I was happy to see Guy Kawasaki’s The Key to Attracting Investors yesterday morning on Amex OPEN Forum. I do know that Guy understands business planning and its place in management (he interviewed me about it in this post, for example).
But he also scoffs at the misuse of business plans and the cult of the business plan document. He’s right about that too, but people don’t always understand it’s the misuse and the cult that causes the problem, not the planning. Here’s his key quote in yesterday’s piece:
“You should not focus on a business plan, but this doesn’t mean you shouldn’t do business planning.”
Yes. And he goes on:
“Planning you need to do; that is, think about what your customers need (maybe they can’t even articulate it—that’s when the vision thing comes in), how you can serve these needs, what kind of people you want to hire, and how to finish your product and get it to market.”
“One of the most valuable outcomes of business planning is getting your team on the same page. You’d be amazed at how founders differ on what’s really happening and what’s really important.”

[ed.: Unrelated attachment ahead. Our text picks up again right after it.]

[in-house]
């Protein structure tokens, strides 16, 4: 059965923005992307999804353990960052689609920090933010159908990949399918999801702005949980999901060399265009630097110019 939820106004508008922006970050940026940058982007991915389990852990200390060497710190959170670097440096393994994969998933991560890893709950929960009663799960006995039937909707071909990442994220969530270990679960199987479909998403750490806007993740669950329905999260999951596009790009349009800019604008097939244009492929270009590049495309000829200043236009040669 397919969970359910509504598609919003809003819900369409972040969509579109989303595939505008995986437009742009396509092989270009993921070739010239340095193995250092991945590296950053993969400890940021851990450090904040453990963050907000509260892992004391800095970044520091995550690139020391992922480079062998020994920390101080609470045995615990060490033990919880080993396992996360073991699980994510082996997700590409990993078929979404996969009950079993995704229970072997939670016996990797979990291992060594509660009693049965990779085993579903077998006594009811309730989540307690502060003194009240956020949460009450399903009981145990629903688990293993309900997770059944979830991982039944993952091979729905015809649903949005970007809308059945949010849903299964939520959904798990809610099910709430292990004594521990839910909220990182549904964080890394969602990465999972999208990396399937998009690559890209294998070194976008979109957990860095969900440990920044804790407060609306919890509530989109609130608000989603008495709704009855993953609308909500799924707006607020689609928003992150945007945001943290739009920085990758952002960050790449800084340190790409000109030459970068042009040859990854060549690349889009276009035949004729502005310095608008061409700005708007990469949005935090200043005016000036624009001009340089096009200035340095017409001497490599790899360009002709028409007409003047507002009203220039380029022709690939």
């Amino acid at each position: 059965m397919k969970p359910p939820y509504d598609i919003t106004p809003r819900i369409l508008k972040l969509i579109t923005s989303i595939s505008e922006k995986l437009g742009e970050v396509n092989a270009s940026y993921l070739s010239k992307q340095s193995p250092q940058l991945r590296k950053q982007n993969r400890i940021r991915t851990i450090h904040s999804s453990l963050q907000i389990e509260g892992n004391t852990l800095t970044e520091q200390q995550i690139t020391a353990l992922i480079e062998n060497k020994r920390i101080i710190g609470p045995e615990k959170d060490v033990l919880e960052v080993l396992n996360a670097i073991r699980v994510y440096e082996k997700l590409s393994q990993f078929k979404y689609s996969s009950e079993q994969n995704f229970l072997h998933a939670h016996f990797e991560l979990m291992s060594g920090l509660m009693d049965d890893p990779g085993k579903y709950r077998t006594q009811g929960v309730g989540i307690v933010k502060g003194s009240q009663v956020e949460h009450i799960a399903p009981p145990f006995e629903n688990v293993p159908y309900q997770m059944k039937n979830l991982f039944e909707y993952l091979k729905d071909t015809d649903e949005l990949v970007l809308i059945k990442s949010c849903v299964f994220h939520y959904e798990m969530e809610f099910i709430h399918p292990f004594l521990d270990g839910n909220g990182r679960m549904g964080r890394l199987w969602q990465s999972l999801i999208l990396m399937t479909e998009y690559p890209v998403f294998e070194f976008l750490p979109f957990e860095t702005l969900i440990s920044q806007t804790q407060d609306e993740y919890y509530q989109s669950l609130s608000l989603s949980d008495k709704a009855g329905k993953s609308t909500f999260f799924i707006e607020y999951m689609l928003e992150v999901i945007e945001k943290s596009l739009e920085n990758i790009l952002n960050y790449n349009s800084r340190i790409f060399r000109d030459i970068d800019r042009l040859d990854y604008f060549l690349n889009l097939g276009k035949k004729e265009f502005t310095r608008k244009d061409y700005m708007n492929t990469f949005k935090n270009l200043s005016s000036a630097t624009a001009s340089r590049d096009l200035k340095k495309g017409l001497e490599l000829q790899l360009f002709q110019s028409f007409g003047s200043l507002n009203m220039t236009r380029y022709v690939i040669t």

And finally, the reminder: It’s about the business, and the business planning, not the plan document:
“Just so you don’t make yourself crazy trying to create the War and Peace of business plans, these are the sections that you need: Executive Summary, Problem, Solution, Business Model, Underlying Magic, Marketing and Sales, Competition, Team, Projections, Status and Timeline, and Conclusion. All of this should add up to less than 20 pages.”
Tim Berry is president and founder of Palo Alto Software, founder of bplans.com, and a co-founder of Borland International. This post was originally published at his blog, Planning Startups Stories, and is republished here with permission.
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